Newsday from New York, New York on March 23, 1982 · 5
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Newsday from New York, New York · 5

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New York, New York
Issue Date:
Tuesday, March 23, 1982
Page:
5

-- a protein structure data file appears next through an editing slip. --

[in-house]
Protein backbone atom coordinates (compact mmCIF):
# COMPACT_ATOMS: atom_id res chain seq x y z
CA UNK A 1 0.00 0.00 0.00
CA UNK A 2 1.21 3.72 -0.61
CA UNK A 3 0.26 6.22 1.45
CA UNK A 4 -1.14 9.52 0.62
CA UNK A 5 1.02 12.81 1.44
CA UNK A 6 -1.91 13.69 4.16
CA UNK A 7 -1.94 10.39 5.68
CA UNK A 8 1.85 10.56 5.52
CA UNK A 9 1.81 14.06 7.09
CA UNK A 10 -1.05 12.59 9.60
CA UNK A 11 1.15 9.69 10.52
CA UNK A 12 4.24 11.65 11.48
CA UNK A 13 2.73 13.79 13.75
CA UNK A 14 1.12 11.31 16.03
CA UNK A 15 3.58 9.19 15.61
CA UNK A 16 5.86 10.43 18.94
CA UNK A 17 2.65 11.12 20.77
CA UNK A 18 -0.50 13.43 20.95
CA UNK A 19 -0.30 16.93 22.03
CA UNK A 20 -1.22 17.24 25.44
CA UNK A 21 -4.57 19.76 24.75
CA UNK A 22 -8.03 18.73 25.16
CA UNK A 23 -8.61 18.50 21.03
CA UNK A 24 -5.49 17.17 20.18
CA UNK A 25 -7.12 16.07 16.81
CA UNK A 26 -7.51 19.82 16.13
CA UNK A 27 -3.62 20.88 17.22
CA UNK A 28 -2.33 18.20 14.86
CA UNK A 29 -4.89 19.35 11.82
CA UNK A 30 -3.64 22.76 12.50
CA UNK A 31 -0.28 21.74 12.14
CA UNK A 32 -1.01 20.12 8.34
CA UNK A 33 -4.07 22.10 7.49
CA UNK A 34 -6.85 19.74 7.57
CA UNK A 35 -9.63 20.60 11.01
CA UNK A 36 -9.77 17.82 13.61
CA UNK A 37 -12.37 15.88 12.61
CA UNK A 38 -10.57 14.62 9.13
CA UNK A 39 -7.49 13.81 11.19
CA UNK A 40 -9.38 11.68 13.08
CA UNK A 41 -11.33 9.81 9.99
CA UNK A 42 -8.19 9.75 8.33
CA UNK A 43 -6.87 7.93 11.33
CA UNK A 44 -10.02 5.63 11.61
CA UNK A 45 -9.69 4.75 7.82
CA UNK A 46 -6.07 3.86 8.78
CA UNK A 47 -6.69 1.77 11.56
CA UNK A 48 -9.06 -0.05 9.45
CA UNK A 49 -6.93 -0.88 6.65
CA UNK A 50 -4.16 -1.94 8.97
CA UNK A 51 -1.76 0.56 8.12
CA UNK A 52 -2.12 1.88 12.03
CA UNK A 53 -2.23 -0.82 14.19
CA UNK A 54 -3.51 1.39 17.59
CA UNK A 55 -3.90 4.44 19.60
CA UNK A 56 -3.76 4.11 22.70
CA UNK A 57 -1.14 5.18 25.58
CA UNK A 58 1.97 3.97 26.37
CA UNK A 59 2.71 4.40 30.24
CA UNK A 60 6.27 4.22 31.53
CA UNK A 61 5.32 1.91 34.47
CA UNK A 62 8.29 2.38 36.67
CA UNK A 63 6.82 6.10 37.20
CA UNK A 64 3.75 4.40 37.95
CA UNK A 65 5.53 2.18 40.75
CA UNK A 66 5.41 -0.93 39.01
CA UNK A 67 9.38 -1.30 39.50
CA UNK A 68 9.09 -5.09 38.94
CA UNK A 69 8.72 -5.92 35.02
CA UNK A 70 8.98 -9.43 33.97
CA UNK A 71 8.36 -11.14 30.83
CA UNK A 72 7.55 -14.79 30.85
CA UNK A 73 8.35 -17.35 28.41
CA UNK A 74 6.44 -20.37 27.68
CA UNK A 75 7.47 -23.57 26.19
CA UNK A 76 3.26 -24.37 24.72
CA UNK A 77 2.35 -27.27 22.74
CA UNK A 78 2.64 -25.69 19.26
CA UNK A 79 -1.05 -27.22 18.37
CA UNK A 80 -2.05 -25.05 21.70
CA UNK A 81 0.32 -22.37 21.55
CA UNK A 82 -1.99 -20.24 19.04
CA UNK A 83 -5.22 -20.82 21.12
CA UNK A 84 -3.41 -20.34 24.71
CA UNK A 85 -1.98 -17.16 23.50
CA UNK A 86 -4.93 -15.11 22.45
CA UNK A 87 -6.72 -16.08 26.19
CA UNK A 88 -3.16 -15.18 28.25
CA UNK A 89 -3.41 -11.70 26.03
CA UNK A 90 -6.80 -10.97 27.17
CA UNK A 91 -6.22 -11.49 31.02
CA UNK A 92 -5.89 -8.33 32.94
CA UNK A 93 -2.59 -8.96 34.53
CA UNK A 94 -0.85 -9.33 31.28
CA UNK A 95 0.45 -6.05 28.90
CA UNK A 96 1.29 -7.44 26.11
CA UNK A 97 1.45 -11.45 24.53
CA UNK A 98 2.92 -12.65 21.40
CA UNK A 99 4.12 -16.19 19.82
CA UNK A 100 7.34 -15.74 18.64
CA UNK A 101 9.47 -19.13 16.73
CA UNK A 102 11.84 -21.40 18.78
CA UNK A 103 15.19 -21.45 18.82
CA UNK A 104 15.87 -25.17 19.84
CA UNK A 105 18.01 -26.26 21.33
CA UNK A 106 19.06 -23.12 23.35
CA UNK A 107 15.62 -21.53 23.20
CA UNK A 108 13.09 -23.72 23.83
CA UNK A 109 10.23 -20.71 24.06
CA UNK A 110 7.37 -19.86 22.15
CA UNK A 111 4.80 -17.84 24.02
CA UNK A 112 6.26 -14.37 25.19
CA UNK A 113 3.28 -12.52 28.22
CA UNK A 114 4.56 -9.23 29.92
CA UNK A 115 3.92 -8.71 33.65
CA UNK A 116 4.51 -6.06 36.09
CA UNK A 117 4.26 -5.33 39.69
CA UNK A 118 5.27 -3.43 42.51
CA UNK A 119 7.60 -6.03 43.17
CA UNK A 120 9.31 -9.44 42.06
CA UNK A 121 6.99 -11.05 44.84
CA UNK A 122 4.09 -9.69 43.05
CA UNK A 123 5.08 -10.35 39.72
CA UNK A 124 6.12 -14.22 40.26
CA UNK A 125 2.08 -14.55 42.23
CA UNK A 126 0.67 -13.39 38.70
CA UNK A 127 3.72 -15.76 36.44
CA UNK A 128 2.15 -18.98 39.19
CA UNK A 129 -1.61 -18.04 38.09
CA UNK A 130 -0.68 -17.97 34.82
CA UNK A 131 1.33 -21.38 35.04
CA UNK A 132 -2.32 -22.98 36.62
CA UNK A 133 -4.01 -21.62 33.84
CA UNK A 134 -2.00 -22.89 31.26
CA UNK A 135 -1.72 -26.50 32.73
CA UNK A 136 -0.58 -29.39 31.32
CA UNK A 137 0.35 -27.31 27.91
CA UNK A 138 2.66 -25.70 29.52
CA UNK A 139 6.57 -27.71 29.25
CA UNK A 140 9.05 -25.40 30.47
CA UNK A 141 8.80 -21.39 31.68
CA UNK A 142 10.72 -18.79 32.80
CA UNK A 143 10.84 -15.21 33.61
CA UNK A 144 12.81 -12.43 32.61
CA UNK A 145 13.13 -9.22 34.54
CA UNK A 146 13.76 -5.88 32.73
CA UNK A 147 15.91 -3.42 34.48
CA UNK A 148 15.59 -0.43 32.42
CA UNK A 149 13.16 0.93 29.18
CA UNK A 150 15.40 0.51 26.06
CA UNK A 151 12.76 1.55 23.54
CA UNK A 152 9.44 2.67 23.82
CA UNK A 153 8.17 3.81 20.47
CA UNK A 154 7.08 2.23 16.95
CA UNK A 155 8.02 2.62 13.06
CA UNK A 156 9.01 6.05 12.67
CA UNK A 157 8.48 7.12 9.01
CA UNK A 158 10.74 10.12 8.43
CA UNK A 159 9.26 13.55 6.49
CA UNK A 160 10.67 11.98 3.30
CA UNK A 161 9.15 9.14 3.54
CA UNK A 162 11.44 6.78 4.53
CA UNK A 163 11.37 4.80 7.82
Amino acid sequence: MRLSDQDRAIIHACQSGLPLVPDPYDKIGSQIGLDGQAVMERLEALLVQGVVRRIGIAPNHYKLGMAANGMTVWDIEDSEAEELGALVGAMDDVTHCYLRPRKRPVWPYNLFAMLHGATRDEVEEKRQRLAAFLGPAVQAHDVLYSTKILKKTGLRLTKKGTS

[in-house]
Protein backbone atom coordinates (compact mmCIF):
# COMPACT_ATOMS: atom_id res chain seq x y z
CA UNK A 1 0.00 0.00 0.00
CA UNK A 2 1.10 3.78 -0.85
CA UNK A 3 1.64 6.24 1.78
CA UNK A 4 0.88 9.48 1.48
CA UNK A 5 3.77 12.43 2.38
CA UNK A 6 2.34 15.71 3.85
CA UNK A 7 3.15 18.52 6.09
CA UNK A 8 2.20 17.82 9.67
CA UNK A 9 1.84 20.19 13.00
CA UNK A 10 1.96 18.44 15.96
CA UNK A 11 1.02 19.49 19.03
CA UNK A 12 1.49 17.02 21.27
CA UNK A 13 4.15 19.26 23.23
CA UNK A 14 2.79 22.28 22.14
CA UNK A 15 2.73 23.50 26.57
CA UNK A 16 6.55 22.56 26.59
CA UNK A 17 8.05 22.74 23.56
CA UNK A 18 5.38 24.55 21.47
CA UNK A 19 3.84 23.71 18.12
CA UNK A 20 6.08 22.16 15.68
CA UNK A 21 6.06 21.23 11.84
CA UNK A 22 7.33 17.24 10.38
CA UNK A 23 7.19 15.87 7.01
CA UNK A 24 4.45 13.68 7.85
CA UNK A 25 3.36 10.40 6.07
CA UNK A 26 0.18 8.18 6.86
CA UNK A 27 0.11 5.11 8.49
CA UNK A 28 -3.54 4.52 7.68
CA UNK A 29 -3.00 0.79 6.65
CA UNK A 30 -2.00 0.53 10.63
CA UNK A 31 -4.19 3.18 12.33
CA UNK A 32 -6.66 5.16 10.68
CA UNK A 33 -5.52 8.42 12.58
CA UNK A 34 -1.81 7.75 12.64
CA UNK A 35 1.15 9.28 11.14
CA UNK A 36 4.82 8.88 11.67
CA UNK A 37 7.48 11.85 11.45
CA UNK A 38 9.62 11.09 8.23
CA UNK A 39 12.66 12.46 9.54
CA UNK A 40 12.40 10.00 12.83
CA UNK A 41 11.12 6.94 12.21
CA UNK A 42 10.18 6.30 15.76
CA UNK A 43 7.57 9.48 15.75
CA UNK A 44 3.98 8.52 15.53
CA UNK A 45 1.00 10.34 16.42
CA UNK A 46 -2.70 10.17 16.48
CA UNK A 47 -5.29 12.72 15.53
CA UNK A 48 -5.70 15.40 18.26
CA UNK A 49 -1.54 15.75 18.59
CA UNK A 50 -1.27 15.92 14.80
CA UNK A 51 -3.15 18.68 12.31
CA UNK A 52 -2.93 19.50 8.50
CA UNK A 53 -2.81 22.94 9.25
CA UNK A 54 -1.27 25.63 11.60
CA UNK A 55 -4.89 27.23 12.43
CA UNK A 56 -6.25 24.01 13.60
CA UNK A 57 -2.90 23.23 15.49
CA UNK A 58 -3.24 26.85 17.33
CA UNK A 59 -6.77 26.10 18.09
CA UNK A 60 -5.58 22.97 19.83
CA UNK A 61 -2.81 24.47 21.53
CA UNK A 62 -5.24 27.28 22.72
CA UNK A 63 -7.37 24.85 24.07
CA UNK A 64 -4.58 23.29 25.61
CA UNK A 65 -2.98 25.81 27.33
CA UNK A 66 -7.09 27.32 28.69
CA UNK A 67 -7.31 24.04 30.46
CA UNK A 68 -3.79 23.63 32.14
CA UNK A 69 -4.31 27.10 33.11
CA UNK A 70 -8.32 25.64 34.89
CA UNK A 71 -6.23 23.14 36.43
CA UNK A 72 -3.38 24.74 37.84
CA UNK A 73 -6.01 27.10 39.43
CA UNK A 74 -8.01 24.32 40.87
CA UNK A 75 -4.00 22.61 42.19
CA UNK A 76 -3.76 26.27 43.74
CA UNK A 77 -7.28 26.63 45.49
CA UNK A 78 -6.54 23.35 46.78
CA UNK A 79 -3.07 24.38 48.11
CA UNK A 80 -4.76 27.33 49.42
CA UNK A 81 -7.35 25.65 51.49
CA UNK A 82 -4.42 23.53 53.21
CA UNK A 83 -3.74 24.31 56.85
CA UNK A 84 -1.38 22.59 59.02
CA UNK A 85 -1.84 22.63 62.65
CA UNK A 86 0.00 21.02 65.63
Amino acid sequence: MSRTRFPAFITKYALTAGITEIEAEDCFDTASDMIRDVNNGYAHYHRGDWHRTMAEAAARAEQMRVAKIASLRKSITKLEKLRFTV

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House for the Final Time Demolition begins at Morosco Theater to make way for Portman Hotel project a r The demolition brought on tears from protesters, top, including actress Colleen Dewhurst, bottom. By Randy Banner and T.J. Collins Even though many of the hundreds of onlookers were actors and actresses, the tears were no act as a bulldozer tore into the Morosco Theater yesterday. The beginning of the end came for the Morosco and the Helen Hayes Theater just hours after the U.S. Supreme Court lifted a stay issued by Justice Thur-good Marshall making way for the clearing of the ground for construction of the 50-story Portman Hotel. The courts decision led to the arrest on charges of trespassing of more than 200 persons, many of them prominent theater people, including Joseph Papp, Tammy Grimes, Colleen Dewhurst and many others. They had flocked to the 45th Street site of the Morosco in a vain hope of halting the demolition crew and were removed by police vans at about 11 AM. Many of those arrested were back at the scene, their "pink badges of courage or summonses, pinned to their coats, when a final 20-minute stay granted by a New York Appellate Division Court judge expired as the court refused to issue any further stay. It was shortly after 2 PM when the hard-hatted operator of the bulldozer first edged his machine toward a wall of the Morosco amid hysterical cries from the crowd of "Dont do it. In an apparent game of cat and mouse, the bulldozer operator placed the giant claw of the machine on a wall of the Morosco and then backed off several times, smiling as many in the crowd, held back by police on the opposite side of 45th Street, wept. Before the destruction could begin, word of the 20-minute stay was received by the crowd and demolition crew, and the bulldozer was turned off. But about 30 minutes later the demolition began in earnest, and the metal claw tore into the eastern wall of the Morosco. "Walk off, strike, actor Frank Converse yelled to the dozen or so men in the demolition crew as tears streaked his cheeks. Others chanted "Shame, Shame and some sang "America the Beautiful. Actress Geraldine Fitzgerald, watching the destruction from a portable stage across the street on which the actors had performed during the day, cried and clutched at her throat saying, "I really cant talk now, I just cant talk. Papp stood on the street hugging a sobbing Colleen Dewhurst as as the bricks started falling in a cloud of cement dust. Character actor Mike Kellin, known for his roleB in the "Boston Strangler, "Hell is for Heroes and many other productions, waved his pink slip in the air and declared, "This is theatricide. A spokesman for the Portman organization said the demolition would continue through the night and into today, but that it would take some time to fully demolish the Helen Hayes since certain architectural features were to be removed for preservation. "I recognized Colleen Dewhurst, Estelle Parsons and Mike Kellin, but didnt have time to get their autographs, said Assistant Police Chief Milton Schwartz who was in charge of the arrest operation that involved 15 vans used to hauling away actors and actresses who had refused to abandon a picket line near the Morosco. The crowd chanted "Joe, Joe, Joe. as Papp. holding Dewhurnt's hand, waited in line to enter a police van. 'T feel so proud of New York. said Papp. one of the leaders cf the fight to save the theaters. "I feel so proud of these people. Shouts of "Shame on Koch. could also be heard from the crowd. One actor who chose not to be arrested was the movies Superman, Christopher Reeve. Reeve said he decided not to be arrested 'because the case has gone to the Supreme Court and that's the law in this country." Koch, who was out of the city yesterday, has supported the building of the Portman Hotel by Atlanta developer John Portman as necessary to the reclamation of the Times Square area. In KochB absence, Herbert Sturz. director of the citys Department of City Planning issued a statement saying, "Now that the demolition has taken place, its time to focus on the future and pivotal role of this project in the rejuvenation of Times Square and the Broadway theater district in general." The Portman, which will have 2.020 rooms and is expected to cost more than S290-million to erect, will also include a new, 1,500 seat theater. But one demonstrator after another made the point yesterday that such large theaters cannot replace the smaller, mere intimate theaters such as the Morosco and Helen Hayes and that the hotel could have incorporated the older theaters into the planned mall area which will encompass from 45th to 47th Streets between Broadway and Eighth Avenues. "Without these kinds of theaters you cant have anything but musicals, said Robert MacRichard, an actor who took part in the demonstration. "In a big theater like the Uris, you have to scream to make it sound like a whisper. Actors Defend Accused 'Raisin Star By Michael Arena Kew Gardens A group of actors, directors and producers has formed a defense fund to help Paul Carrington, a former star in the Broadway musical "Raisin, who is charged with using a flintlock gun to kill one man and wound another after an argument last year in a South Ozone Park schoolyard. Carrington, 19, of 140-13 123rd Ave., South Ozone Park, starred on Broadway in 1974 in the role of "Travis in "Raisin, a musical about a black family living in the Chicago ghetto. He gave up the role shortly before the musical closed in 1975, and went on to appear in several commercials, to graduate from Andrew Jackson High School, to work as a part-time security guard at LaGuardia Airport and to form his own musical group called the Inner City Band. "Paul is the last person in the world to be involved in tire kind of random street violence that he is accused of, said Robert Nemiroff, who produced "Raisin, which won the Tony Award for best musical in 1974. Actors Ralph Carter and Ossie Davis, actresses Ruby Dee and Virginia Capers, director Melvin Van Peebles and others who have worked with Carrington or who know him have joined Nemiroff to form a committee to raise money for Carringtons defense. Carrington is accused of fatally shooting Juan Carmichael, 21, of 127-01 Rockaway Blvd., and wounding another man, who was not identified. According to the Queens district attorneys office, Carmichael was shot once in the chest on July 18, 1981, during a nighttime improvised disco concert in the schoolyard of P.S. 155. The second man was shot in the leg but has recovered from the wound, according to the district attorneys office. Carrington was arrested 12 days later and charged with seco id-degree murder and assault. The weapon was never recovered, according to Carrington's attorney, William Kunstler. Carrington denies the charge. Further details of the case were unavailable from police yesterday, but according to Kunstler, Carrington is accused arguing with Carmichael at the concert and of using a flintlock pistol in the shooting. Carrington was identified as the assailant by Carmichaels brother, Kevin. Carrington spent eight months in jail on Rikers Island before the National Council of Churches Ecumenical Ministry Bail Bond Fund posted a $25,000 bond. He said he was dancing in another part of the schoolyard, located at 132-02 130th St., which was filled with several hundred people when he heard a shot. "Tm still in the dark about what hap-pended, he said yesterday. "I was dancing by myself for a while and then I heard a shot and I just ran. Everyone . took off. I never met or heard of the guy who was killed. Another court appearance has been scheduled for April 5. Carringtons father, Kemp, said the family was unable to secure a bond for the Pauls release, and was reluctant to seek help. But he said he changed his mind when he heard that his son had been beaten twice on Rikers Island by other inmates. Paul Carrington ui V. J